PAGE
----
Council boss 'put the pride back into Proud Preston'
This week marks a new start for Lorraine Norris.
The former chief executive of Preston City Council will be meeting up with friends and enjoying a slightly later get-up time for the early morning dog walk.
Friday, May 18, was her last day and - coincidentally - her 60th birthday. After nine years at the helm of the local authority she has chosen to retire.
Her tenure has overseen the establishment of City Deal, the redevelopment of the bus station and the markets and several other schemes that have changed the face of the city.
And minutes before the Post sits down in her grand office in the town hall, Lorraine has been showered with tributes in what was one of her final meetings inside the council chamber.
“It’s awful,” comes the reply. “Well, it’s lovely, of course it is, but you just want to curl up and get under the desk. I wanted to go and hide underneath there.”
Having come into the top job in 2011 after the collapse of the city’s Tithebarn Project and with the nation coming to terms with the impact of the financial crisis, elected members last week were in no doubt that their outgoing chief executive is leaving with Preston in better shape.
“It was mentioned (in the chamber) that when I took over it wasn’t the greatest timing,” Lorraine explains.
“I think the thing we can be most proud of is we’ve navigated out of that having moved forward during a period that has been quite difficult. But this council can’t do any of those things on its own, we are relatively speaking one of the smaller public organisations in the city and we need partners. I think the council has been relatively successful in convening people to sit down and say these are the problems in Preston and this is how we’re going to solve them.”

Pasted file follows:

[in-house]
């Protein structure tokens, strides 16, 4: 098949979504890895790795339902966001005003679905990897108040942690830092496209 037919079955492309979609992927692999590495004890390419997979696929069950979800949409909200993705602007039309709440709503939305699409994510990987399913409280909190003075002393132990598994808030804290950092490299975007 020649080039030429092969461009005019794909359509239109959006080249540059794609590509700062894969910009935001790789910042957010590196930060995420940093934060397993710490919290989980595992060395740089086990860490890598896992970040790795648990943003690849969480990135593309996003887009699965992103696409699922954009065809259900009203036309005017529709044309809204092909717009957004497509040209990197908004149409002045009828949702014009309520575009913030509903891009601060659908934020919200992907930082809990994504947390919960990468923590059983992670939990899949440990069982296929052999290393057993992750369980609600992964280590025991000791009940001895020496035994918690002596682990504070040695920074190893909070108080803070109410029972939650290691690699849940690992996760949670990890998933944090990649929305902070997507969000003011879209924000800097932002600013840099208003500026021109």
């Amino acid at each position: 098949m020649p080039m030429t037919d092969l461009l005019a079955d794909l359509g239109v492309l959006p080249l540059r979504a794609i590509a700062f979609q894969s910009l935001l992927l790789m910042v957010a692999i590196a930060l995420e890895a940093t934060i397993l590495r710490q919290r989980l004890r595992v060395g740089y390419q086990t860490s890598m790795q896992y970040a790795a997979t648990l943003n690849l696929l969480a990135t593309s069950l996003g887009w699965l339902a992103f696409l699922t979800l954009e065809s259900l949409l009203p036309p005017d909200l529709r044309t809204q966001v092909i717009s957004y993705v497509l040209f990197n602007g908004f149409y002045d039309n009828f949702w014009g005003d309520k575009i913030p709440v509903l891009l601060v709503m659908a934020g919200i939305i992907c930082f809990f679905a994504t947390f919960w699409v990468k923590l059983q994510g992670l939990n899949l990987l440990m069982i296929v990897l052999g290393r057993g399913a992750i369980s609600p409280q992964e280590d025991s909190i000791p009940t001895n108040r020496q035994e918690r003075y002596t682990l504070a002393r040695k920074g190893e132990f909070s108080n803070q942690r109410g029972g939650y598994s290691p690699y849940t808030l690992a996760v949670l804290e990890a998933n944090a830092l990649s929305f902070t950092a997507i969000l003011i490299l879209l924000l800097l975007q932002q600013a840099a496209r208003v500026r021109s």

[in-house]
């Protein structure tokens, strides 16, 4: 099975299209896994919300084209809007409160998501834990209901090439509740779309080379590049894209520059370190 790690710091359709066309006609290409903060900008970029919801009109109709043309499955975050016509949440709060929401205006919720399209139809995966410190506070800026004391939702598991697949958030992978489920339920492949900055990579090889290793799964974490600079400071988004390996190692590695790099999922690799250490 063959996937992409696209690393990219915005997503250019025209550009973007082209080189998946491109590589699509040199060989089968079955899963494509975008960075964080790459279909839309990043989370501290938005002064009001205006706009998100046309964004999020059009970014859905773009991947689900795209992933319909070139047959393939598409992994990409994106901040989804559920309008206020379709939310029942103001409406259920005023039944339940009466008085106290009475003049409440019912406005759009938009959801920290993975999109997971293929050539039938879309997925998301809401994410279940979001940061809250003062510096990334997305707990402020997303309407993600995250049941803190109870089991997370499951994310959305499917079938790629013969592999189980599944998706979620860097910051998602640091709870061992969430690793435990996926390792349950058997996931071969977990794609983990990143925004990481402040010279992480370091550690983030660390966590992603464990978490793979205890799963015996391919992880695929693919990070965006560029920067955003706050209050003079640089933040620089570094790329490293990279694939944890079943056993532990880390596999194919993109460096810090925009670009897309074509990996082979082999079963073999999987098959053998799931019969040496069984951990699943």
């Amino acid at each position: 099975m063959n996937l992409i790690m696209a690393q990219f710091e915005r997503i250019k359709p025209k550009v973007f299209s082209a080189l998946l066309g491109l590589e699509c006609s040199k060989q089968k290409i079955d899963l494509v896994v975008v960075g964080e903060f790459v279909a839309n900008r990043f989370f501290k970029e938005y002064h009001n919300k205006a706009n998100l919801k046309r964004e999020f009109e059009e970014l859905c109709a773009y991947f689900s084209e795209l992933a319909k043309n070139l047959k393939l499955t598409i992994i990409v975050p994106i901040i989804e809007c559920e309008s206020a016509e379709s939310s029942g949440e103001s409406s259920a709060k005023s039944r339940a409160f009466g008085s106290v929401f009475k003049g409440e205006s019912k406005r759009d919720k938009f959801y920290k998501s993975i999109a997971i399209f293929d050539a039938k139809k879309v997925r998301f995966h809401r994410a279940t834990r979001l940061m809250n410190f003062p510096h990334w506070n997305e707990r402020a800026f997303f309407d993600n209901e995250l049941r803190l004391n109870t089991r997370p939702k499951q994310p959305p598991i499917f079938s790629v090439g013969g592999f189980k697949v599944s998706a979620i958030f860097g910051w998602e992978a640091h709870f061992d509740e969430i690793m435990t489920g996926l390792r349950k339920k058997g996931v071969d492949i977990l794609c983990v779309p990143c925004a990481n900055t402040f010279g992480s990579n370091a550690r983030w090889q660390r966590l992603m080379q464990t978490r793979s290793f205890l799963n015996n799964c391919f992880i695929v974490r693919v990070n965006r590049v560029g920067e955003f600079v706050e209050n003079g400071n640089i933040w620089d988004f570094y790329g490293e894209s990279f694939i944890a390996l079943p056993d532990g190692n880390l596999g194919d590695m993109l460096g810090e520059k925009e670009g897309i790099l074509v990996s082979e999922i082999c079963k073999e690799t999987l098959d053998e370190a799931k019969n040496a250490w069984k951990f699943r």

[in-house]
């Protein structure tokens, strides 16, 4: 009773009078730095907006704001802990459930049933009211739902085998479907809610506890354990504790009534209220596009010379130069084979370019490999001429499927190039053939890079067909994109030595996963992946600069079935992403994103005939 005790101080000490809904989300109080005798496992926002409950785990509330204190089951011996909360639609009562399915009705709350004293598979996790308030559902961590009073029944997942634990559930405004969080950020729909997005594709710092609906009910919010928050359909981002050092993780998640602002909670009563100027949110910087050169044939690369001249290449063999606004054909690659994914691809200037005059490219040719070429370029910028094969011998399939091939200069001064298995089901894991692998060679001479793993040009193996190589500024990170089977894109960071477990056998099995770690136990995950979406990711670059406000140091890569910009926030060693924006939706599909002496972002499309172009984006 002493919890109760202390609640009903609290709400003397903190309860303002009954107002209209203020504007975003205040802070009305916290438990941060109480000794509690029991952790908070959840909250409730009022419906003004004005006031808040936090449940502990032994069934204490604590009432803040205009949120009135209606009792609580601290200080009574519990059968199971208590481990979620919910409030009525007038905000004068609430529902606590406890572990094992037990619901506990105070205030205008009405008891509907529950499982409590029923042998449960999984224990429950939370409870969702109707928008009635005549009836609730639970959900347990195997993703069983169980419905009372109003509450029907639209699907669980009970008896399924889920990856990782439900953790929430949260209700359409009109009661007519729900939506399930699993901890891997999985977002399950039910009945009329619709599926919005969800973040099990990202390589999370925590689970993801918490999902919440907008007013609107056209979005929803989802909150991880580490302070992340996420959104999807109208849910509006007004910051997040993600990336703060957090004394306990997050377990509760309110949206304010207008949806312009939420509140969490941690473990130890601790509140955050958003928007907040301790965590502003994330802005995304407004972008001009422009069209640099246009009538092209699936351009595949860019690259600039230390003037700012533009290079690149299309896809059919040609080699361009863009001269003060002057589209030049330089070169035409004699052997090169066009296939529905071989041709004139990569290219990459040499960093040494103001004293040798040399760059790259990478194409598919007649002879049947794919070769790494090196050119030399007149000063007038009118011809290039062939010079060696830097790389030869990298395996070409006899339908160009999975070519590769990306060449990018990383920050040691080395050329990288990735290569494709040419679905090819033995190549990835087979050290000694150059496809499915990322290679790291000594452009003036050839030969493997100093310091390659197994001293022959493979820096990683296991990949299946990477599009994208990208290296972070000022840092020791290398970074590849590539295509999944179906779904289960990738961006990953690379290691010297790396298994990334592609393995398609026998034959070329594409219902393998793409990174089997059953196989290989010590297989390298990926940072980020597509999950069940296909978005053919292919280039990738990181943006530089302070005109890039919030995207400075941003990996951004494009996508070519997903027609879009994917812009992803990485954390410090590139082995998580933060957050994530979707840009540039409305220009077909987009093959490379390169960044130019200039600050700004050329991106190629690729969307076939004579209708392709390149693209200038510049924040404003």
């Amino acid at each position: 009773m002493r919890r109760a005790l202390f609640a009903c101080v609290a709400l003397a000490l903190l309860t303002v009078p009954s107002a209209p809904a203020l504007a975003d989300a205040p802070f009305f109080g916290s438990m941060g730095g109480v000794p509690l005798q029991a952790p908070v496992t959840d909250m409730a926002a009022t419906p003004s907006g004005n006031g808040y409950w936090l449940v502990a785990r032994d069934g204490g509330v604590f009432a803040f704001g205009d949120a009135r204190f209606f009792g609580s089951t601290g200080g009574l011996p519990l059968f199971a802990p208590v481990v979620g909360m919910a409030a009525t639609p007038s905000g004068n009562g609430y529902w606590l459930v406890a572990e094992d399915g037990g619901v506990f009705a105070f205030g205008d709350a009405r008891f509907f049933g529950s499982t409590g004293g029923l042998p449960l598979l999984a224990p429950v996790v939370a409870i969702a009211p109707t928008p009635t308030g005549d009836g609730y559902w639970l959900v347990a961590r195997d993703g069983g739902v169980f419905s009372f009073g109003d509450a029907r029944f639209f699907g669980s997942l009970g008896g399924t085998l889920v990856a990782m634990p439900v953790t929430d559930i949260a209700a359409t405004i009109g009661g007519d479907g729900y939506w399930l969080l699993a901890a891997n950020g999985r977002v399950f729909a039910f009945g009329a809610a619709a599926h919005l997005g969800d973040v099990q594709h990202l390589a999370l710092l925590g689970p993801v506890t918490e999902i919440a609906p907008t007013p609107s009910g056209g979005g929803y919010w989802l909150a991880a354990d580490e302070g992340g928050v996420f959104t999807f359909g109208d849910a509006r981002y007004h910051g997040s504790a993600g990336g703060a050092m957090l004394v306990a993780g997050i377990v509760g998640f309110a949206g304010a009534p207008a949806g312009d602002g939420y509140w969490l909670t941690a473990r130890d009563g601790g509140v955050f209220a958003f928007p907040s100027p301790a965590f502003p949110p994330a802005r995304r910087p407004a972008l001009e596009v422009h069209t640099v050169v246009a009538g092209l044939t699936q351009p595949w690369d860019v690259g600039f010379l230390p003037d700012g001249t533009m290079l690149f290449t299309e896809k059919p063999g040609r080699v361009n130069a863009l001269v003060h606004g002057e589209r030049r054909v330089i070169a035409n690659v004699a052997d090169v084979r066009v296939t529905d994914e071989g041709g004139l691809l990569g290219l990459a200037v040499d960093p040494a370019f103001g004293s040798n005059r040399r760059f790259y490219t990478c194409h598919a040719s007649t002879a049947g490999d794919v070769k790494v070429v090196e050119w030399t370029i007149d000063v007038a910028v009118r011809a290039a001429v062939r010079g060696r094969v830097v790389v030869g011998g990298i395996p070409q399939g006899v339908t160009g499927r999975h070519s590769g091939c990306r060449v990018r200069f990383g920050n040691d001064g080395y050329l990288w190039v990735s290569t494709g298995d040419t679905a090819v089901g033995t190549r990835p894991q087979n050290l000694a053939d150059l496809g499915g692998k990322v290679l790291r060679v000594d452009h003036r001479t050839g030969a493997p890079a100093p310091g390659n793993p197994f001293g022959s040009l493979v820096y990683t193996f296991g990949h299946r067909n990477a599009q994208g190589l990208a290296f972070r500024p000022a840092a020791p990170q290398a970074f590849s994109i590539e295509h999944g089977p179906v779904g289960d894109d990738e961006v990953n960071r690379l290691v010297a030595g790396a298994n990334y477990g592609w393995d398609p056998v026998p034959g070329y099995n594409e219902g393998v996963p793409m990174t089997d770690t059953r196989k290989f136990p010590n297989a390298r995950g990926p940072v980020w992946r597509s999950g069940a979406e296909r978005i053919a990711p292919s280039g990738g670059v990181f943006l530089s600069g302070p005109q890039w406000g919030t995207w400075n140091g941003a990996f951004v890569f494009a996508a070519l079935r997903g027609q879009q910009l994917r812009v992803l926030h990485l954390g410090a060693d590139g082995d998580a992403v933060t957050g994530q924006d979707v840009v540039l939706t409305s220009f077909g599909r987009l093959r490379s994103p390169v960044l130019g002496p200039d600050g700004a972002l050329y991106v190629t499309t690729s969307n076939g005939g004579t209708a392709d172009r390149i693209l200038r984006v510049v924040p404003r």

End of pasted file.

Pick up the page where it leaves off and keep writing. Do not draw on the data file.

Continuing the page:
After a considerable stint in the top role, picking out one standout moment may be a difficult task.
But with her time coinciding with a Preston Guild, Lorraine’s role as Guild Clerk makes for an easy decision.
The mum-of-two said: “It’s part of Preston’s DNA, isn’t it? Running up to it we were so busy but the day we did the first proclamation from the steps of the Harris, I remember just before, while I was standing there, it hit me (the history of it all).
“There have been so many people fulfilling that role down the years and now it’s me.
“It just dawned on me that I happened to be a link in that chain of continuity for Preston. That will stand out, it happens once every 20 years, it doesn’t happen for every chief executive.”
Lorraine’s replacement is Adrian Phillips, the former director of environment and veteran of 32 years service at the authority, who starts his time as interim chief executive this week. There is also a new leader, with Labour’s Matthew Brown replacing Peter Rankin who has worked in partnership with Lorraine for many years.
“There’s a continuity here; the management team, a majority of them have worked here before I was. There is a stable and steady team here.”
Having taken advice not to rush into anything as she begins her retirement, Lorraine is looking forward to doing the “ordinary” things.
She said: “I’m going to take a bit of time to find myself again without this job. I can’t imagine doing absolutely nothing, I’d like to do some voluntary work but I won’t be going off immediately to another job or something like that. I will spend some time doing the ordinary things in life.
"Whereas I might get up early to walk the dog before work, now I can get up a little bit later.
“This job can fill your weeks and sometimes fill your weekends, so I’m going to let life fill them.
“Lots of people have said to me give yourself time to think about what you want to do and don’t dive into anything straightaway. I’m sure I will miss it, of course I will. I will miss the people, in any job you spend a lot of time with those people.
“There will be parts I won’t miss, as there are with any job.
“But I’m not leaving at a time when I can’t wait to get out of the place. I’m leaving looking forward to what might come next.”
Shortly after came the tributes to Lorraine with leader of the Liberal Democrats group Coun Pauline Brown describing her as having “brought the pride back to Proud Preston.”
“It was a lovely thing to say, I’m really flattered but it’s not one person who does any of that,” Lorraine says, modestly.
“I’m not Boudica charging down Fishergate. Sometimes I describe it as being like you’re trying to conduct an orchestra but if people don’t have the instruments or the right music you’re up there looking like a chump, so it’s got to be a team game.
“One of the great things about Preston is there are so many people interested in its success. From community groups, businesses, public sector. We can’t take that for granted, it doesn’t happen everywhere.”